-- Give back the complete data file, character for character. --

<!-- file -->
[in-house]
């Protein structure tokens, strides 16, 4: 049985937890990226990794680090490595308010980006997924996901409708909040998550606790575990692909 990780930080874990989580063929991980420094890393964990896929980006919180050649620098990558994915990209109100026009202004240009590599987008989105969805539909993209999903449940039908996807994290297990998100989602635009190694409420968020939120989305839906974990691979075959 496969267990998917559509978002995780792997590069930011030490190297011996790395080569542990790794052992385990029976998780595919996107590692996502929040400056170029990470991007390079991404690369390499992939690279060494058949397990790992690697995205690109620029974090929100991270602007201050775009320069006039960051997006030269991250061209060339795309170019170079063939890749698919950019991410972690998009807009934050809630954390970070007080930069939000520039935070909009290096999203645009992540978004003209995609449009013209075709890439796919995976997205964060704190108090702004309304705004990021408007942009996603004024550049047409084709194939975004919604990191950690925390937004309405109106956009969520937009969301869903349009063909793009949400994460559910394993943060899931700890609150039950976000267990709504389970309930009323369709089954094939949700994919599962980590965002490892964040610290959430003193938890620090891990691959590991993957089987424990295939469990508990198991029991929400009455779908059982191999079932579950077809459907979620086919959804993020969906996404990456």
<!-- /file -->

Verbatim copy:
[in-house]
């Protein structure tokens, strides 16, 4: 049985937890990226990794680090490595308010980006997924996901409708909040998550606790575990692909 990780930080874990989580063929991980420094890393964990896929980006919180050649620098990558994915990209109100026009202004240009590599987008989105969805539909993209999903449940039908996807994290297990998100989602635009190694409420968020939120989305839906974990691979075959 496969267990998917559509978002995780792997590069930011030490190297011996790395080569542990790794052992385990029976998780595919996107590692996502929040400056170029990470991007390079991404690369390499992939690279060494058949397990790992690697995205690109620029974090929100991270602007201050775009320069006039960051997006030269991250061209060339795309170019170079063939890749698919950019991410972690998009807009934050809630954390970070007080930069939000520039935070909009290096999203645009992540978004003209995609449009013209075709890439796919995976997205964060704190108090702004309304705004990021408007942009996603004024550049047409084709194939975004919604990191950690925390937004309405109106956009969520937009969301869903349009063909793009949400994460559910394993943060899931700890609150039950976000267990709504389970309930009323369709089954094939949700994919599962980590965002490892964040610290959430003193938890620090891990691959590991993957089987424990295939469990508990198991029991929400009455779908059982191999079932579950077809459907979620086919959804993020969906996404990456």